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Israeli pilot sorry about Gaza civilian casualties
Eight years of Palestinian rocket attacks on Israeli towns sparked war.
Jerusalem: In the first signs of remorse from the Israeli side, helicopter pilot Captain Orr said he is sorry for the civilian causalities in the ongoing war.
Orr, an Apache helicopter pilot, has flown dozens of combat missions over Gaza. The pilot said that he and his colleagues were aware that in this war besides a lot of enemies, a few uninvolved civilians too are being harmed in Gaza.
He apologised for that and said that the Israeli leaders will be talking about it.
It was day 18 on Tuesday and the two sides continued exchanges of fire.
Eight years of Palestinian rocket attacks on southern Israeli towns sparked the war, which began with a devastating air offensive, then expanded to include a ground campaign.
Israeli aircraft struck a Gaza City cemetery on Wednesday, pulverizing newly buried bodies, and pounded militants' weapons positions and arms smuggling tunnels, witnesses and the military said, as guerrillas in Lebanon raised the specter of a new front by sending rockets crashing into northern Israel.
Israeli police said three rockets were fired from Lebanon at open areas near the town of Kiryat Shemona, causing no injuries or damage. Residents were instructed to stay close to bomb shelters and safe rooms following the second attack from Lebanon in less than a week, the military said.
On Wednesday, UN chief Ban Ki-moon was meeting in Cairo with Egyptian President Hosni Mubarak in an effort to wrest a diplomatic end to the violence, which began 19 days ago.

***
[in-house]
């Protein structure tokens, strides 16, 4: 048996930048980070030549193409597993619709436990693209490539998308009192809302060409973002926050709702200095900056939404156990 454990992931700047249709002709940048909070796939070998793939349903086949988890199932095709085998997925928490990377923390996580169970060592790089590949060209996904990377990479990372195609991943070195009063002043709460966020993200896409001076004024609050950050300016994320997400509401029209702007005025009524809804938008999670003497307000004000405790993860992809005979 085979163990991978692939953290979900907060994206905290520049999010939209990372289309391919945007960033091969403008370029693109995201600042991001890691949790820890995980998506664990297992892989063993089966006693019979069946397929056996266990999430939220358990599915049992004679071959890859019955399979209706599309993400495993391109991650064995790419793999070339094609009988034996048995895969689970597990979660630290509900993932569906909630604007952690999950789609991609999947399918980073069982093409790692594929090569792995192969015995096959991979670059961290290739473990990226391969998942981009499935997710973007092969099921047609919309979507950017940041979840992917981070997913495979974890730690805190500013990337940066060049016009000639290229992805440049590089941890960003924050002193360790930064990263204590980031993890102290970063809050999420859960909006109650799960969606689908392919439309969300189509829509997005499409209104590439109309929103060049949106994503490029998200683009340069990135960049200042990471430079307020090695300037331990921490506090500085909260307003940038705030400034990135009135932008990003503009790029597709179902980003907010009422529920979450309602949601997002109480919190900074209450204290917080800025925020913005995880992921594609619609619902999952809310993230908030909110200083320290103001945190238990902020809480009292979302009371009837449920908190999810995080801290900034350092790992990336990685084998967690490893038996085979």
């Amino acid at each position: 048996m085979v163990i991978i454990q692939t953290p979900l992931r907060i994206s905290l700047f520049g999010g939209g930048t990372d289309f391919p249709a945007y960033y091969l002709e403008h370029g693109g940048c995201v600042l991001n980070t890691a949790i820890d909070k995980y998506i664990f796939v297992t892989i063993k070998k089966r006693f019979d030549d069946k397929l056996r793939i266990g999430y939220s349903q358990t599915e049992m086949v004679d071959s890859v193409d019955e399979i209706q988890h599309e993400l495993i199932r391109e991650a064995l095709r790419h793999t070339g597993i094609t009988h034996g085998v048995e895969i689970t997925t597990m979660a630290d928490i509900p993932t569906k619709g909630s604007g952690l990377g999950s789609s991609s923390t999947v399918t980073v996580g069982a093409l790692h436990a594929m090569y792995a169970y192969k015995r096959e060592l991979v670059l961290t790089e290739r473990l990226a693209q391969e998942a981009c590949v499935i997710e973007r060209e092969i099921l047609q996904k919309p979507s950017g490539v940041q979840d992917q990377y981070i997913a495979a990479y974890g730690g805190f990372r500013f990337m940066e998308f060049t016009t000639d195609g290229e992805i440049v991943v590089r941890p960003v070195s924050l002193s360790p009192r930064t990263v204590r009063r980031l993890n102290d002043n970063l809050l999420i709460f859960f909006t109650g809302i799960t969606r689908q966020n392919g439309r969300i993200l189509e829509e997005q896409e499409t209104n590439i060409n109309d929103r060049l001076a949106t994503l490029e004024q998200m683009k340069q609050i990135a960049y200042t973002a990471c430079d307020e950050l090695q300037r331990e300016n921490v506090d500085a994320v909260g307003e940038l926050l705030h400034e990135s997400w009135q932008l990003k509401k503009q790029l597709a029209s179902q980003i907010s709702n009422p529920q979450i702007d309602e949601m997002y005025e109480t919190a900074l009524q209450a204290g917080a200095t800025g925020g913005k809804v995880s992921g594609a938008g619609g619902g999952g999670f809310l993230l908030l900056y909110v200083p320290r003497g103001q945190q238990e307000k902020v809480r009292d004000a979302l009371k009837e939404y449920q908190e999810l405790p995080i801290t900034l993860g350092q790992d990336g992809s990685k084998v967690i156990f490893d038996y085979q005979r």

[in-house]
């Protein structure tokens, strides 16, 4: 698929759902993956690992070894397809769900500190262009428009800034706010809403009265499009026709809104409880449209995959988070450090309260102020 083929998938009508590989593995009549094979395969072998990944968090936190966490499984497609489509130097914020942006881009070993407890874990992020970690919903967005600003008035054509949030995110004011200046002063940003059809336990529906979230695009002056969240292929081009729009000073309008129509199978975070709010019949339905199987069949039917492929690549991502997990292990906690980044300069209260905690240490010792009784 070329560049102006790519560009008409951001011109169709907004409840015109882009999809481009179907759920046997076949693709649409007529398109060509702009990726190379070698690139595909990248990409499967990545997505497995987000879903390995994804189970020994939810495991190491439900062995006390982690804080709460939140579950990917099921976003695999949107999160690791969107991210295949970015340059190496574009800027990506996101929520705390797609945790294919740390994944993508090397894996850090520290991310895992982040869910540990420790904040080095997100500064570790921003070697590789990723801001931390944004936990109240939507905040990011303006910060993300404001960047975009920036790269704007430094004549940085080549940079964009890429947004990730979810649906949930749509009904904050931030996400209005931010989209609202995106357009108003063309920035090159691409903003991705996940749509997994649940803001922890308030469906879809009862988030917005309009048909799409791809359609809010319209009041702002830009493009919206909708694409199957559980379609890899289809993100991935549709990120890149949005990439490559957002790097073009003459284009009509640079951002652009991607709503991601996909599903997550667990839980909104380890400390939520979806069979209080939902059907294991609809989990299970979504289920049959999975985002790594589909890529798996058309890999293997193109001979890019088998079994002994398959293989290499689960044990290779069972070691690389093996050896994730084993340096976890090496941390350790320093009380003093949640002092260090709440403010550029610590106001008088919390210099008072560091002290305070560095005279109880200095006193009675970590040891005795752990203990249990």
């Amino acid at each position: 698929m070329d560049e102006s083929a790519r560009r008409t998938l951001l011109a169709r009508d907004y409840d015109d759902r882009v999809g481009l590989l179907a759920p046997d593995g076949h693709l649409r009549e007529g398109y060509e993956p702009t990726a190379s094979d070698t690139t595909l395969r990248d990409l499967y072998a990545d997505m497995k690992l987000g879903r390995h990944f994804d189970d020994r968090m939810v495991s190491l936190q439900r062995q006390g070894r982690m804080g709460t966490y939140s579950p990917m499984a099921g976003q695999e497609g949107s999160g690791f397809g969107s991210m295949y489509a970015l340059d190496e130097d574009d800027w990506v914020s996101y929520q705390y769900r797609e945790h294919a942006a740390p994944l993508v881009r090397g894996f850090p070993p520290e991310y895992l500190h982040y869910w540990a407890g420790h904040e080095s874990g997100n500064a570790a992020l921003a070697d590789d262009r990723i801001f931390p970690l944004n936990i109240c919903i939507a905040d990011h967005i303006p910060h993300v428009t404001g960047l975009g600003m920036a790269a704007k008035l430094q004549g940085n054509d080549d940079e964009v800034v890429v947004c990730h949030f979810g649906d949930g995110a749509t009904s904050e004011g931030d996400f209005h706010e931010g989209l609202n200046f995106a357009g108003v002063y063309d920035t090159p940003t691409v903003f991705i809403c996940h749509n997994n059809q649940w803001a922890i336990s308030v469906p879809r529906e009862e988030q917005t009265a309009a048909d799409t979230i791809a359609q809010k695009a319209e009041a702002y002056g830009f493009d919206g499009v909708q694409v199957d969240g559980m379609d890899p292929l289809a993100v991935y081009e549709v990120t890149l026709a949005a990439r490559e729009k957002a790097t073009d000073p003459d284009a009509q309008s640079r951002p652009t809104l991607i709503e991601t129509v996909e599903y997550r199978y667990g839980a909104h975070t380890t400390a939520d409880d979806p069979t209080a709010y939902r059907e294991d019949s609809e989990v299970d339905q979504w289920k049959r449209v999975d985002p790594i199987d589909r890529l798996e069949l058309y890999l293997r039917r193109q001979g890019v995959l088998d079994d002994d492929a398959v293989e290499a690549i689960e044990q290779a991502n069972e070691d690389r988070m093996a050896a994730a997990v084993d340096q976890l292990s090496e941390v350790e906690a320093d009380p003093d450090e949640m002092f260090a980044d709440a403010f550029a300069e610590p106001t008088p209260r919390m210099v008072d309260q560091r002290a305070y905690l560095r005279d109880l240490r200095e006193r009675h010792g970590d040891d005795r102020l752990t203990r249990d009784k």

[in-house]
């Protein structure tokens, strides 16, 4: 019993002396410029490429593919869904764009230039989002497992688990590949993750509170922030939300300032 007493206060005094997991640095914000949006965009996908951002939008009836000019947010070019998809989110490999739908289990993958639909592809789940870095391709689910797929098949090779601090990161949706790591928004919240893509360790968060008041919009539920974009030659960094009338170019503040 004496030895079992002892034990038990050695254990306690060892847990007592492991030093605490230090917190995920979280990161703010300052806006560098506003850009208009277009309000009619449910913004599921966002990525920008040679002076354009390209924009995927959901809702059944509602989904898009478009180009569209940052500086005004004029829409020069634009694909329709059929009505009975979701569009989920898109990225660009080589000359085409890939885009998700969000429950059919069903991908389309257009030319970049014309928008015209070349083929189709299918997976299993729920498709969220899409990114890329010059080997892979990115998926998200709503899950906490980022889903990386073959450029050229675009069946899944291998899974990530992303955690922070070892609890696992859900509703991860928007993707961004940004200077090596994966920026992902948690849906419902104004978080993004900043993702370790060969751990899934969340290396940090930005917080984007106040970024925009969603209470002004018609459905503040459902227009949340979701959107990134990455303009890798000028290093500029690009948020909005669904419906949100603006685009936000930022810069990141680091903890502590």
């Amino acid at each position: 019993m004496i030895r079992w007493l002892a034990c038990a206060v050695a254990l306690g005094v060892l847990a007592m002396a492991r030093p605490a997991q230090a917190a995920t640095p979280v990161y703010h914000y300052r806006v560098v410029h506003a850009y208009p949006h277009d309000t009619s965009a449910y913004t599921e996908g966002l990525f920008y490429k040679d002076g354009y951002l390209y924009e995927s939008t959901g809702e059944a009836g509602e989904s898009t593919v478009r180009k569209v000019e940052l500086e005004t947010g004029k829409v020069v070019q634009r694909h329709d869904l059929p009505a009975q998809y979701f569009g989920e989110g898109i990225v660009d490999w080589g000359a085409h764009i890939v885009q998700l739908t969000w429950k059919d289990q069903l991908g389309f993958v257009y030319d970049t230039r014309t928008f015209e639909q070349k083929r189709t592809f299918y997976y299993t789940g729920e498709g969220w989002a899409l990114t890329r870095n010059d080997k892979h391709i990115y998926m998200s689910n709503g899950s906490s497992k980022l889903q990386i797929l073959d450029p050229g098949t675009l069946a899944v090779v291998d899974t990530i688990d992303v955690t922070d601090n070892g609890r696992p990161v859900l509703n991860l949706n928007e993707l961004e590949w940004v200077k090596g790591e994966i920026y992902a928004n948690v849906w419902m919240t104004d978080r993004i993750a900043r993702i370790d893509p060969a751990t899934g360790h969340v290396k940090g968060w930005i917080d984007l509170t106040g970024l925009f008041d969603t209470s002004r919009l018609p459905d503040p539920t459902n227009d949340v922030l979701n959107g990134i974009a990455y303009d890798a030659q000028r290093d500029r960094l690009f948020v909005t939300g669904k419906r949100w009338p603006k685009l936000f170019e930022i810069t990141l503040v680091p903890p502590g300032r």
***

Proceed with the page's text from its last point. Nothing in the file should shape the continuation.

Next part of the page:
Some agencies quote that Israel's onslaught against Gaza's Islamic Hamas rulers has killed more than 940 Palestinians, half of them civilians, according to Palestinian hospital officials.
The toll included four Palestinians, including at least two militants, killed in overnight fighting, hospital officials said.
Thirteen Israelis have also been killed since the offensive began, four of them by rocket fire from Gaza.
Though diplomatic efforts have made little concrete progress, envoys of the militant Palestinian Hamas resumed talks in Cairo with Egyptian intelligence officials on a truce proposal for the embattled Gaza Strip, officials said on Wednesday.
Egypt's President Hosni Mubarak, meanwhile, left for Saudi Arabia today for talks with his ally, King Abdullah on the conflict which has pitched Arabs in a new controversy.
The defiant leader of Hamas in the Gaza Strip vowed that the Islamists would emerge victorious.
(With inputs from CNN-IBN and various agencies)
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